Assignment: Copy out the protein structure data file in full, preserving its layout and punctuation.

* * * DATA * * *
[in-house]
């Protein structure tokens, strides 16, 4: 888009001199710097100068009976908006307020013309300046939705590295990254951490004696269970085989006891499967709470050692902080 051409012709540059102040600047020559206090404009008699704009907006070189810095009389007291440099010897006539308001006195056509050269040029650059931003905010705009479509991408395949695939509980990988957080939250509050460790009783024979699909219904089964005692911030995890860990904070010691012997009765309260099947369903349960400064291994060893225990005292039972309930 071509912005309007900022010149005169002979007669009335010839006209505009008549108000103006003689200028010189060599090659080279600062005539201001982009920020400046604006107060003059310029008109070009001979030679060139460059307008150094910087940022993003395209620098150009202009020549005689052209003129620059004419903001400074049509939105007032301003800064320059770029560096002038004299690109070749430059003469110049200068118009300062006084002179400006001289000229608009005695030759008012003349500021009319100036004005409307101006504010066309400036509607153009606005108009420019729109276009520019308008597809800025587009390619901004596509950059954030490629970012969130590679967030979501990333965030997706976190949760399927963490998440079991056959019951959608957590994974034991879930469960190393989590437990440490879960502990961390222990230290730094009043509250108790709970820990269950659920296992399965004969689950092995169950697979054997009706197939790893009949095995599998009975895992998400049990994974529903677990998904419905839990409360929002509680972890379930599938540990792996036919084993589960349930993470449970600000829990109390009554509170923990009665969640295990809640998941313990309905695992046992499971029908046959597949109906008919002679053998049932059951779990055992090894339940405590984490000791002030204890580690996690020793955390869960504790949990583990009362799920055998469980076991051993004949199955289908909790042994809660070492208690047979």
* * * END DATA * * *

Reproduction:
[in-house]
């Protein structure tokens, strides 16, 4: 888009001199710097100068009976908006307020013309300046939705590295990254951490004696269970085989006891499967709470050692902080 051409012709540059102040600047020559206090404009008699704009907006070189810095009389007291440099010897006539308001006195056509050269040029650059931003905010705009479509991408395949695939509980990988957080939250509050460790009783024979699909219904089964005692911030995890860990904070010691012997009765309260099947369903349960400064291994060893225990005292039972309930 071509912005309007900022010149005169002979007669009335010839006209505009008549108000103006003689200028010189060599090659080279600062005539201001982009920020400046604006107060003059310029008109070009001979030679060139460059307008150094910087940022993003395209620098150009202009020549005689052209003129620059004419903001400074049509939105007032301003800064320059770029560096002038004299690109070749430059003469110049200068118009300062006084002179400006001289000229608009005695030759008012003349500021009319100036004005409307101006504010066309400036509607153009606005108009420019729109276009520019308008597809800025587009390619901004596509950059954030490629970012969130590679967030979501990333965030997706976190949760399927963490998440079991056959019951959608957590994974034991879930469960190393989590437990440490879960502990961390222990230290730094009043509250108790709970820990269950659920296992399965004969689950092995169950697979054997009706197939790893009949095995599998009975895992998400049990994974529903677990998904419905839990409360929002509680972890379930599938540990792996036919084993589960349930993470449970600000829990109390009554509170923990009665969640295990809640998941313990309905695992046992499971029908046959597949109906008919002679053998049932059951779990055992090894339940405590984490000791002030204890580690996690020793955390869960504790949990583990009362799920055998469980076991051993004949199955289908909790042994809660070492208690047979």